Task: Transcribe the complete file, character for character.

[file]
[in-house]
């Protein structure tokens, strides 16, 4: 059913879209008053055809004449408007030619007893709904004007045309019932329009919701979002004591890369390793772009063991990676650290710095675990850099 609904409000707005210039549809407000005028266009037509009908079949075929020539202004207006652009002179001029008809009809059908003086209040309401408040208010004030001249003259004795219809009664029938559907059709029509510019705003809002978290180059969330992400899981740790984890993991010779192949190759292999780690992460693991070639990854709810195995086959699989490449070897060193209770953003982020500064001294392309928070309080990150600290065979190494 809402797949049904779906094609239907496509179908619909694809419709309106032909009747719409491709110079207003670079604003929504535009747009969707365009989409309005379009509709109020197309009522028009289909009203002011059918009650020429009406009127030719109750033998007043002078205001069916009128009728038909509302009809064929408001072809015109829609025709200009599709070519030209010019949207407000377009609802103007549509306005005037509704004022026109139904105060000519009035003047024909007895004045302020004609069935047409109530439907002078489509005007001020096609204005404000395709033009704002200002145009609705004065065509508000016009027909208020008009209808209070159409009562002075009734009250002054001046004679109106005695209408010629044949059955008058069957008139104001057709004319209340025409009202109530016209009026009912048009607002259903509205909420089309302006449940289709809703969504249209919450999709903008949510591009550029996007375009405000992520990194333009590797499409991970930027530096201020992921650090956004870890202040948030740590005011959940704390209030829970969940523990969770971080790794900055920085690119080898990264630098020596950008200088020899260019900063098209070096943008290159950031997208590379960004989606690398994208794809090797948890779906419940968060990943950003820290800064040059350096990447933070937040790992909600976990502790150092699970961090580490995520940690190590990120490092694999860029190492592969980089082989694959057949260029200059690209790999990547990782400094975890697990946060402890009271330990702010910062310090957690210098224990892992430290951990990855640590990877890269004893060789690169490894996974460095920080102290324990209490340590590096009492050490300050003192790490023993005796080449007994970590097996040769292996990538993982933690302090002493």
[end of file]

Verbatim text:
[in-house]
């Protein structure tokens, strides 16, 4: 059913879209008053055809004449408007030619007893709904004007045309019932329009919701979002004591890369390793772009063991990676650290710095675990850099 609904409000707005210039549809407000005028266009037509009908079949075929020539202004207006652009002179001029008809009809059908003086209040309401408040208010004030001249003259004795219809009664029938559907059709029509510019705003809002978290180059969330992400899981740790984890993991010779192949190759292999780690992460693991070639990854709810195995086959699989490449070897060193209770953003982020500064001294392309928070309080990150600290065979190494 809402797949049904779906094609239907496509179908619909694809419709309106032909009747719409491709110079207003670079604003929504535009747009969707365009989409309005379009509709109020197309009522028009289909009203002011059918009650020429009406009127030719109750033998007043002078205001069916009128009728038909509302009809064929408001072809015109829609025709200009599709070519030209010019949207407000377009609802103007549509306005005037509704004022026109139904105060000519009035003047024909007895004045302020004609069935047409109530439907002078489509005007001020096609204005404000395709033009704002200002145009609705004065065509508000016009027909208020008009209808209070159409009562002075009734009250002054001046004679109106005695209408010629044949059955008058069957008139104001057709004319209340025409009202109530016209009026009912048009607002259903509205909420089309302006449940289709809703969504249209919450999709903008949510591009550029996007375009405000992520990194333009590797499409991970930027530096201020992921650090956004870890202040948030740590005011959940704390209030829970969940523990969770971080790794900055920085690119080898990264630098020596950008200088020899260019900063098209070096943008290159950031997208590379960004989606690398994208794809090797948890779906419940968060990943950003820290800064040059350096990447933070937040790992909600976990502790150092699970961090580490995520940690190590990120490092694999860029190492592969980089082989694959057949260029200059690209790999990547990782400094975890697990946060402890009271330990702010910062310090957690210098224990892992430290951990990855640590990877890269004893060789690169490894996974460095920080102290324990209490340590590096009492050490300050003192790490023993005796080449007994970590097996040769292996990538993982933690302090002493």